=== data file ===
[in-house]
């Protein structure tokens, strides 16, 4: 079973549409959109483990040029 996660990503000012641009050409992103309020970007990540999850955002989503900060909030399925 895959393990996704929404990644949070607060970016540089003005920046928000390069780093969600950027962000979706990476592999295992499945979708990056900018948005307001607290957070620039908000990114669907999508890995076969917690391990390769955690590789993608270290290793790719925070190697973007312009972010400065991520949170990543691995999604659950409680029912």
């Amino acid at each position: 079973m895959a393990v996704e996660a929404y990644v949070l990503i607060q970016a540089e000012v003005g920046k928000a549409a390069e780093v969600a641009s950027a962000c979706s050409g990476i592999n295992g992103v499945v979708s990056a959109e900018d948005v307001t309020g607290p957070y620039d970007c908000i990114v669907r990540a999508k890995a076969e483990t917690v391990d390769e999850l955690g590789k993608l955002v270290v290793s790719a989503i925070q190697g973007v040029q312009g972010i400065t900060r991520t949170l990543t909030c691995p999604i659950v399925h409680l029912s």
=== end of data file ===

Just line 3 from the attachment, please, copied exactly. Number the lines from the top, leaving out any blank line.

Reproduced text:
């Amino acid at each position: 079973m895959a393990v996704e996660a929404y990644v949070l990503i607060q970016a540089e000012v003005g920046k928000a549409a390069e780093v969600a641009s950027a962000c979706s050409g990476i592999n295992g992103v499945v979708s990056a959109e900018d948005v307001t309020g607290p957070y620039d970007c908000i990114v669907r990540a999508k890995a076969e483990t917690v391990d390769e999850l955690g590789k993608l955002v270290v290793s790719a989503i925070q190697g973007v040029q312009g972010i400065t900060r991520t949170l990543t909030c691995p999604i659950v399925h409680l029912s």